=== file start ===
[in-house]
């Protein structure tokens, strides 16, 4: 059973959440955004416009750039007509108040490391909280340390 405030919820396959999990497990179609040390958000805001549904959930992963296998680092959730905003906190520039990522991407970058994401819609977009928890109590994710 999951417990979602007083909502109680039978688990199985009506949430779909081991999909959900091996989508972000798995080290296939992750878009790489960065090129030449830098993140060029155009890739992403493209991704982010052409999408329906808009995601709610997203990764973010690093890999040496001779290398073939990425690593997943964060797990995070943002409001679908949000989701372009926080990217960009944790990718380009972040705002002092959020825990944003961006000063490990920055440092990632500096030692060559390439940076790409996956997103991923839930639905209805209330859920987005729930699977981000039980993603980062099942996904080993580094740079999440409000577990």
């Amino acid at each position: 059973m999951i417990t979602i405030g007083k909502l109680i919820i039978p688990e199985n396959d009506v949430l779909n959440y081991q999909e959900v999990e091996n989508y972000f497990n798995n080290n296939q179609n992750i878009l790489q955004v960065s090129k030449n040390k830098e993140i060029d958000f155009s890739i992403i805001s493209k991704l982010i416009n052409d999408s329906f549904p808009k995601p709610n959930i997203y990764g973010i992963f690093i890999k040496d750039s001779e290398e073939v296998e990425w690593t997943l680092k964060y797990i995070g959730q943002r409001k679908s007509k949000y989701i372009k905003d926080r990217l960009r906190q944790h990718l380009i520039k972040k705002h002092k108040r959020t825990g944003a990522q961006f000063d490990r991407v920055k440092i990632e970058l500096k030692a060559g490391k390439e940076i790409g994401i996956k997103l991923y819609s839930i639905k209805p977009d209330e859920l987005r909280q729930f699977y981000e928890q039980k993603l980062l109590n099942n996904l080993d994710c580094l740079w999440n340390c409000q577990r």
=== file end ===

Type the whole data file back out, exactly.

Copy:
[in-house]
């Protein structure tokens, strides 16, 4: 059973959440955004416009750039007509108040490391909280340390 405030919820396959999990497990179609040390958000805001549904959930992963296998680092959730905003906190520039990522991407970058994401819609977009928890109590994710 999951417990979602007083909502109680039978688990199985009506949430779909081991999909959900091996989508972000798995080290296939992750878009790489960065090129030449830098993140060029155009890739992403493209991704982010052409999408329906808009995601709610997203990764973010690093890999040496001779290398073939990425690593997943964060797990995070943002409001679908949000989701372009926080990217960009944790990718380009972040705002002092959020825990944003961006000063490990920055440092990632500096030692060559390439940076790409996956997103991923839930639905209805209330859920987005729930699977981000039980993603980062099942996904080993580094740079999440409000577990």
């Amino acid at each position: 059973m999951i417990t979602i405030g007083k909502l109680i919820i039978p688990e199985n396959d009506v949430l779909n959440y081991q999909e959900v999990e091996n989508y972000f497990n798995n080290n296939q179609n992750i878009l790489q955004v960065s090129k030449n040390k830098e993140i060029d958000f155009s890739i992403i805001s493209k991704l982010i416009n052409d999408s329906f549904p808009k995601p709610n959930i997203y990764g973010i992963f690093i890999k040496d750039s001779e290398e073939v296998e990425w690593t997943l680092k964060y797990i995070g959730q943002r409001k679908s007509k949000y989701i372009k905003d926080r990217l960009r906190q944790h990718l380009i520039k972040k705002h002092k108040r959020t825990g944003a990522q961006f000063d490990r991407v920055k440092i990632e970058l500096k030692a060559g490391k390439e940076i790409g994401i996956k997103l991923y819609s839930i639905k209805p977009d209330e859920l987005r909280q729930f699977y981000e928890q039980k993603l980062l109590n099942n996904l080993d994710c580094l740079w999440n340390c409000q577990r």